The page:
Jon Spargo, New Mexico Tech Astronomy Club

The Delta Aquariid meteor shower is well positioned in the southeast on the morning of the 30th.

While this shower is not quite as prolific as others, it is positioned to give us a good view. The peak of the shower will occur around 1 a.m. on the 30th, local Daylight Saving Time.

Observers in southern latitudes will have the best view and can expect to see about 25 meteors per hour. Given a nice, clear night, we here in the U.S. could expect perhaps 15 per hour.

The radiant of the shower is in the constellation Aquarius.

If you are not familiar with the constellation, don’t worry. There is an easy way to find the radiant.

The planet Jupiter will be visible to the left of Aquarius. Find Jupiter, then look about 10 degrees (one fist width at arm’s length) to the right and you should be positioned on the radiant.

Jupiter rises in the southeast well before midnight local Daylight Saving Time. Shining at magnitude -2.4, you should be able to view its four large moons with binoculars or a small telescope.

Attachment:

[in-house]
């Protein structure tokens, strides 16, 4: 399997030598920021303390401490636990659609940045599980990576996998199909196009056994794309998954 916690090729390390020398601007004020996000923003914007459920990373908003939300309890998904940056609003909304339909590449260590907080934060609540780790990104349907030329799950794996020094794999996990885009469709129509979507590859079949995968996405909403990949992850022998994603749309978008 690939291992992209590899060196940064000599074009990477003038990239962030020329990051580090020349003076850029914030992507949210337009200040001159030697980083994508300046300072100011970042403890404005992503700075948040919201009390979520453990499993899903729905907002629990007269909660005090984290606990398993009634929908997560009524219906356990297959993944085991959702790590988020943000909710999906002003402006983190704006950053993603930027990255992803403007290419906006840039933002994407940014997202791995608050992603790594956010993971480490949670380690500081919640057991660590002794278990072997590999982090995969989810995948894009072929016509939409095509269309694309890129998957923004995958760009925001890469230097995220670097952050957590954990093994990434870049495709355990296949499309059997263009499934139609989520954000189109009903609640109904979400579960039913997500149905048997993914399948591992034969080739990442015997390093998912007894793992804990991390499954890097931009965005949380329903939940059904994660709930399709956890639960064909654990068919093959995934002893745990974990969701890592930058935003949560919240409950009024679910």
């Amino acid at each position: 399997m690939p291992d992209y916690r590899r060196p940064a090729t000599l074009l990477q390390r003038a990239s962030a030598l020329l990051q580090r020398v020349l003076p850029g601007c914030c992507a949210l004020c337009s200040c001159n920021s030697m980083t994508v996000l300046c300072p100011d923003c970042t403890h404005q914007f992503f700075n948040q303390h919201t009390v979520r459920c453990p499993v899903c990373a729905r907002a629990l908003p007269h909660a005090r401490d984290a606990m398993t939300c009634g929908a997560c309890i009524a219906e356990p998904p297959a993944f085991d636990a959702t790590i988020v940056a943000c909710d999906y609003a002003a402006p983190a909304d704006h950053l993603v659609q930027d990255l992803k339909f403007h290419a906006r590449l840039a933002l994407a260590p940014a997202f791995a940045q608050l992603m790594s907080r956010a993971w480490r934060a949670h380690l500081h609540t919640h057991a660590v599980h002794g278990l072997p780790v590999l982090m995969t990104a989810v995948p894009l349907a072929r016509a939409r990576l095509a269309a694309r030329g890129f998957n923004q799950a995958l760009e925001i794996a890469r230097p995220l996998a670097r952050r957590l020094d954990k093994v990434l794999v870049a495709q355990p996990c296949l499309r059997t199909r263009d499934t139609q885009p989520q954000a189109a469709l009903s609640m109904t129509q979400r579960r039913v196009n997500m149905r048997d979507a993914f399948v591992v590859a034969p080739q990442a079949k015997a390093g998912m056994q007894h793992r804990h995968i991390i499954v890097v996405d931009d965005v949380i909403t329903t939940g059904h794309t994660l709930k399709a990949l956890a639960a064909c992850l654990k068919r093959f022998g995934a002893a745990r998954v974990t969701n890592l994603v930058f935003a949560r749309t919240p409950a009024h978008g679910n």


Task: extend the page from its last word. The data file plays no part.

Saturn precedes Jupiter in the southeast by about an hour and you should also be able to view its magnificent rings.

Mercury will still be visible on the 1st, just above the eastern horizon. But it is sinking fast and will soon be lost to our view as it approaches conjunction with the Sun.

Venus is also moving slowly toward the eastern horizon but is higher and therefore more easily viewable in the early morning sky.

Our morning parade of planets is still visible but now spans about 118 degrees of sky from the east to the southeast. From left to right, we can still see Mercury, Venus, Mars, Jupiter and Saturn.

The Moon will be first quarter on the 7th, full on the 13th, last quarter on the 20th and new on the 28th. Looking southeast on the 16th, about 45 minutes before sunrise, the waning gibbous Moon will be just to the left of Saturn.

Again, looking southeast on the 19th, about an hour before sunrise, the Moon will be slightly below and to the left of Jupiter.

On the 21st, once more we look to the southeast about an hour before sunrise. This time we find the Moon just to the right of Mars.

Finally, on the 26th, about 45 minutes before sunrise, the thin sliver of the crescent Moon will be just above and slightly left of brilliant Venus.

There will not be a first Saturday star party at the Etscorn Campus Observatory this month.

Clear Skies!

Jon Spargo

New Mexico Tech Astronomy Club

July 2022

Jon Spargo, New Mexico Tech Astronomy Club